We turn our attention now to the final pre-trial phase of an electronic discovery effort: production. It is important for practitioners to understand the range of possibilities and their differing requirements, limitations, and implications, because the way materials are produced affects how much time and effort they take to prepare and how easily they can be searched, reviewed, and used later in depositions and at trial.
Beyond just deciding on your optimal combination of paper, near-paper, native, and near-native production options, there are a range of more-detailed options for you to consider. Among the most important are options related to load files, metadata, redactions, numbering and endorsements, and paper integration.
Now that we’ve reviewed the available production formats and related options, it’s time to discuss which party gets to decide on the formats and options to be used in a typical case. Pursuant to the Federal Rules of Civil Procedure, both parties have opportunities for a say: first, in negotiations; then, through requests and objections; and finally, through motions to compel and protect.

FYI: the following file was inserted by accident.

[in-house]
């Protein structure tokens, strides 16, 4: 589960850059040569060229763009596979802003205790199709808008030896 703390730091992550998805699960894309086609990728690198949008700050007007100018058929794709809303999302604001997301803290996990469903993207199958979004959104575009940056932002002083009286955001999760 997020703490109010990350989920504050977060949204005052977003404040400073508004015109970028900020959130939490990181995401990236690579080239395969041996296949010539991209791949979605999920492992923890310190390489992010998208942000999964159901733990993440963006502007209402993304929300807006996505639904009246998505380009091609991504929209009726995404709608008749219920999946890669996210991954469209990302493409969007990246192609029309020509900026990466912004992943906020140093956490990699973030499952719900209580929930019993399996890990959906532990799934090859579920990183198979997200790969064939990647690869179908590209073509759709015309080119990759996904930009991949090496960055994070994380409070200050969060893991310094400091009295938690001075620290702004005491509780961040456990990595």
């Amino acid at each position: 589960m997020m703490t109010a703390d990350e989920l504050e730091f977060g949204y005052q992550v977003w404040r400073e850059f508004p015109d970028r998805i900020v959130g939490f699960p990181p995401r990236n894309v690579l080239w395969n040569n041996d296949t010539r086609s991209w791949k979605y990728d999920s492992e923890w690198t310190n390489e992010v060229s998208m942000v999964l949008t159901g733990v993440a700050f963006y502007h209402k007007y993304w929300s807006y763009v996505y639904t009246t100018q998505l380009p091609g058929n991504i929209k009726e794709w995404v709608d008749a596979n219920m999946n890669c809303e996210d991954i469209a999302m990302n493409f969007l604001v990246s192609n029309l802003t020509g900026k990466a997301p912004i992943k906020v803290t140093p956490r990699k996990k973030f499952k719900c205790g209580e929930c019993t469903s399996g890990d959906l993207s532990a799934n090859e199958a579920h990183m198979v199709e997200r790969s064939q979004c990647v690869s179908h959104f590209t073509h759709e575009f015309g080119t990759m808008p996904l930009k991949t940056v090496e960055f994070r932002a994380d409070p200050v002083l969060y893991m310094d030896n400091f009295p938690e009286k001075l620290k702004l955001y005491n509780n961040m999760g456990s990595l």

Now that we have reviewed how the production format selection process is supposed to work under the FRCP, let’s take a look at some recent cases to see the disputes that arise and how courts are applying those rules in practice, including: a joint failure, a protocol deviation, a waived objection, an award of expenses, a failure to request metadata, and more.
Now that we have reviewed the range of production formats available, the additional decisions that need to be made, and the rules and cases about who gets to make all those decisions, it’s time to review the actual preparation of the production in the chosen format. This process is typically a collaboration between members of the case team and the technical professionals responsible for administrating your chosen processing and review platforms.
As you approach the end of your production efforts, there are two additional steps that should be taken prior to delivery of the prepared production set(s). First, if any materials have been withheld due to privilege or work product protection, those materials will need to be documented in a privilege log. Second, for your own records, you should prepare a production history log documenting your production(s).